Is Surgery Through the Vagina 'Minimally Invasive?'

In a first-of-its-kind procedure last month, a team of surgeons successfully removed a woman's gallbladder using instruments passed through her vagina.

Marc Bessler, director of laparoscopic surgery at New York Presbyterian Hospital-Columbia University Medical Center, presented a video of the experimental surgery Sunday at a gastroenterology meeting in Las Vegas.

The first surgery was performed on a 66-year-old patient. Nine days later, a similar procedure was conducted in France, leading Bessler and others to say that such "natural orifice" procedures could well define the future of surgery.

The idea, he says, is to offer patients operations with less pain and fewer visible scars.

And the notion makes sense. Such procedures would allow surgeons to avoid cutting through a patient's abdominal wall, which contains a bounty of nerves and takes time to heal.

"The advances are decreased scars -- and eventually no scars -- decreased pain and quicker recovery," Bessler said.

But critics say the idea of conducting surgery through the vagina is simply too revolting to gain wide appeal.

"To put something like that through the vagina -- I just think it is crude, and there aren't many things that should be going in and out of the vagina," said Christine Ren, assistant professor at New York University's school of medicine. "I don't think a gallbladder should be, or those instruments."

More importantly, Ren notes, the technique comes attached with new considerations that could put women at an increased health risk during procedures now considered low risk and routine.

The New Minimally Invasive

Bessler says the transvaginal surgery is just one of a new host of procedures surgeons are developing that are conducted through natural openings such as the mouth or rectum instead of through the skin.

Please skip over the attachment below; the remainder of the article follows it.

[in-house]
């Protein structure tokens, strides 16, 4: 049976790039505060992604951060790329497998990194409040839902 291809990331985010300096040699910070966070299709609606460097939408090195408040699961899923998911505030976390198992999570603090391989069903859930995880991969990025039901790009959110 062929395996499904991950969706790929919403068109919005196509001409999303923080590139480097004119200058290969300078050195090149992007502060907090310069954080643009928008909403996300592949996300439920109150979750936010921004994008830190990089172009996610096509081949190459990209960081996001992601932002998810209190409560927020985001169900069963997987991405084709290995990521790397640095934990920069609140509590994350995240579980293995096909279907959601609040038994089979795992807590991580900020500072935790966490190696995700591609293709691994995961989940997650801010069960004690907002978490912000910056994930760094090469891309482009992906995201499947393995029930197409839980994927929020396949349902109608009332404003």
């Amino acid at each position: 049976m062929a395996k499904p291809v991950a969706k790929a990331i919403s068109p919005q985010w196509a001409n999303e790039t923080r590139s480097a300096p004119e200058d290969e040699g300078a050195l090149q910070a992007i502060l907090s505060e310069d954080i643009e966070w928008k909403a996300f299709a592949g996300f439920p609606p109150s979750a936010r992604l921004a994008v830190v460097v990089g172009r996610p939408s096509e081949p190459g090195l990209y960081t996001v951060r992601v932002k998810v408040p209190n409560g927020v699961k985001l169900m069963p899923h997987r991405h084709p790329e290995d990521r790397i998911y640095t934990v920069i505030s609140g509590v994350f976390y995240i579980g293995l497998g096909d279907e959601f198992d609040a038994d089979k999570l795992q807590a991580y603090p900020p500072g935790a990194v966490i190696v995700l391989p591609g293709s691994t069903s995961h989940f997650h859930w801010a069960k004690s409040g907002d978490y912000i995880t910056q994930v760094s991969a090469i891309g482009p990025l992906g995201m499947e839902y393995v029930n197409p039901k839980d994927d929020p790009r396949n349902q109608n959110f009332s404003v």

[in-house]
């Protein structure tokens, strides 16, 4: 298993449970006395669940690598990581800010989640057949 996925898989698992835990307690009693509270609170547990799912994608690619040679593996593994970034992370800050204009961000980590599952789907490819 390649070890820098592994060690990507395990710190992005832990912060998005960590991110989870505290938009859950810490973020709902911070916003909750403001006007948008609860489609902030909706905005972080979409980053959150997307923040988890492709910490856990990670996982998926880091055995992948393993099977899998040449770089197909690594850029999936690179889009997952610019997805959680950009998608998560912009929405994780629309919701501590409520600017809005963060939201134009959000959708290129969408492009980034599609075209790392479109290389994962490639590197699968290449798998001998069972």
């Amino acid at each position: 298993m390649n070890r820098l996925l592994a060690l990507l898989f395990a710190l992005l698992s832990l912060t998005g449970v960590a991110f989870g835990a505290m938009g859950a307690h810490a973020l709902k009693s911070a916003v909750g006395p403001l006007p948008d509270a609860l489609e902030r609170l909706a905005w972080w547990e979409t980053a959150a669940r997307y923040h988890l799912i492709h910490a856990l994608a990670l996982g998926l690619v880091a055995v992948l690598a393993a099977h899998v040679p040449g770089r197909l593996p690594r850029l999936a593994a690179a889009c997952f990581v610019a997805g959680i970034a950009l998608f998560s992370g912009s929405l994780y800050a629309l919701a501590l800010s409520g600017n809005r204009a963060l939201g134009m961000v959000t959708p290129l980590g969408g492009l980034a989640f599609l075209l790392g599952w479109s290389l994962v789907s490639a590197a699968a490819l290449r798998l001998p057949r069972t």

Some gastroenterologists say this tactic could well define surgery in the years and decades to come.

"I think this novel approach does represent the wave of the future," said Roshini Rajapaksa, assistant professor of medicine at the NYU school of medicine's division of gastroenterology.

"Patients are more interested than ever on less invasive surgeries, and doctors agree when they can be performed safely with less scarring and quicker recovery time," he said

Aside from the extra pain and healing time needed after skin incisions, many patients are likely to be intrigued by the avoidance of skin scarring.

"Natural orifice surgery is a developing surgical technique that is very exciting. Most patients would prefer not to have abdominal scars," said Charlene Prather, associate professor of internal medicine at Saint Louis University's Division of Gastroenterology and Hepatology.

This is not the first time that surgeons have used natural orifices as entry points for surgery. In 2004, a video that showed doctors from India conducting appendix surgery through a patient's stomach -- and removing the organ from his body through his mouth -- piqued the interest of surgeons around the world.

In recent months, doctors at other medical centers have worked toward developing instruments and procedures for such operations. Some surgeons are already comparing the current advances in natural orifice surgery to those seen with laparoscopic surgery, in which tiny instruments are used to perform abdominal operations through small incisions, nearly two decades ago.

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